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Sandworm Care and Maintenance

Sandworm Care and Maintenance

Sandworm (Shai-Halud) Care Sheet for Bio-Active Vivarium


Difficulty: Highly Advanced

Sandworms are a diurnal fossorial species found in the deserts of Arakis, in the driest climates possible. They generally stay under the surface unless they sense a vibration to investigate.
These invertebrates range from a light tan to a dark brown and are covered in huge leathery segmented scales. Their mouths have thousands of long sharp teeth, Once they lose a tooth it is quickly regrown and unnoticed, so do not panic when this happens.
They take hundreds of years to mature and grow to an adult size of 1,200 feet or more, so it is wise to make sure you have enough resources and family to help take care of your new pet. They can live for thousands of years and there are unconfirmed reports of them growing more than 1,500 feet.
What You Need for a Bioactive Sand Worm Enclosure:

Terrarium Size:
We recommend a minimum of 4 million gallons for juveniles, as they get larger they will need their own desert as they are highly active, traveling hundreds of miles in their home to search for food and establish their territory.
Sandworms are capable of surviving without UVB, as they only surface when disturbed. You can mix bulk barrels of Vitamin D supplement with your substrate.
These worms are used to a large gradient, with daytime temperatures soaring to 120° and nights falling into the low 30s. Their substrate keeps them thermoregulated, helping keep an even temperature throughout the day and night.

  • Basking zone temperature: 115°F
  • General air temperature: 75-80°F
  • Nighttime temperature: 65-70°F

Sandworms require the driest conditions possible, with humidity leading to sickness and any water causing death. We recommend leaving your substrate out to dry for a few days to make sure there is absolutely no moisture.
A thick layer of bioactive-compatible substrate is essential to creating a successful bioactive enclosure. To make your own, You will need a rocky mainly sand mix that mimics the conditions of their home. If you want to make your own, you will need a mixture of 65% play sand, 20% mixed gravel, and 15% fine sand. Mix that with large rocks of varying mineral compositions, and an appropriate amount of Bio Shot to inoculate your soil with beneficial microfauna. This layer of soil should be as deep as possible.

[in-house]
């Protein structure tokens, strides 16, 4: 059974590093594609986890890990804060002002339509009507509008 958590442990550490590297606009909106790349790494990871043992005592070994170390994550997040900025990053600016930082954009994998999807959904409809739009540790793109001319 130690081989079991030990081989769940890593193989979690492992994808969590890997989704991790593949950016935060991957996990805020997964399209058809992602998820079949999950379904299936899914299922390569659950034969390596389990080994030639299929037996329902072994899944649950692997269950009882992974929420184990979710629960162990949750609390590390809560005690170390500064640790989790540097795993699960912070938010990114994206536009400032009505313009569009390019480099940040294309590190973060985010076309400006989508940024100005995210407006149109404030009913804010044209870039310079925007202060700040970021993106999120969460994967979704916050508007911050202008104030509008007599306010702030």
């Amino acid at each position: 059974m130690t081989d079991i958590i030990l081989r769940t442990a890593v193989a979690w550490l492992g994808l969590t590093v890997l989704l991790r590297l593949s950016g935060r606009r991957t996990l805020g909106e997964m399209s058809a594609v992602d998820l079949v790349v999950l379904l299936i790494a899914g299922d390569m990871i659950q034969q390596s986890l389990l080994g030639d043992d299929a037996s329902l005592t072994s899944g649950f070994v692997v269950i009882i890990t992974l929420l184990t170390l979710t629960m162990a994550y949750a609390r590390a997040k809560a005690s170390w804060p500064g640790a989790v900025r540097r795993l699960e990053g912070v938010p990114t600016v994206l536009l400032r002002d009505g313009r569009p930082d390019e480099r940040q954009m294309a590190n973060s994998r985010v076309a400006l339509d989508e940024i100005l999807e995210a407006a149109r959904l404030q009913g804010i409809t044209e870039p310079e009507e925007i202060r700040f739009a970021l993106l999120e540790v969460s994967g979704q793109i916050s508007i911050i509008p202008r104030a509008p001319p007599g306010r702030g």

Alternatively, you can let The Bio Dude do the work for you with The Bio Dude’s Terra Sahara DUNE bioactive substrate kit. To make the substrate functional, be sure to add arid clean-up crew organisms like large isopods, powder isopods, and arid springtails.
Decorating the Enclosure:
Enclosure décor is more than just making your setup look good. It’s also an important part of providing environmental enrichment to your worm, which enhances your pet’s quality of life by providing opportunities for them to express their natural behaviors.

Large boulders like the ones they would normally encounter in their territory are great, along with broken-down buses that mimic the harvesters they enjoy destroying.
Feeding Your Sandworm:
As filter feeders, their main diet is composed of inorganic materials: sand and crust from the upper tectonic plates.
It is also theorized they sift for sand plankton, and the reason they hunt for vibrations outside of being highly territorial is to supplement their diet with vitamins they cannot find in the ground. We recommend adding new sand and Terra Sahara monthly to make sure they do not run out of nutrients.
You can mix in bulk barrels of Vitamin D, Calcium, Granite, and Silica to help prevent nutrient deficiencies.
Avoid making loud noises around your enclosure as this can lead to unnecessary stress. Please do not attempt or let anyone claiming to be Muad'Dib ride your Sand Worm for safety reasons. This causes them great discomfort and possible interplanetary warfare. Check to make sure you have the correct permits before obtaining your new Sandworm. Mix all components with a demolition-rated excavator to ensure thorough blending.
Care information courtesy of Frank Herbert and Dune Wiki.

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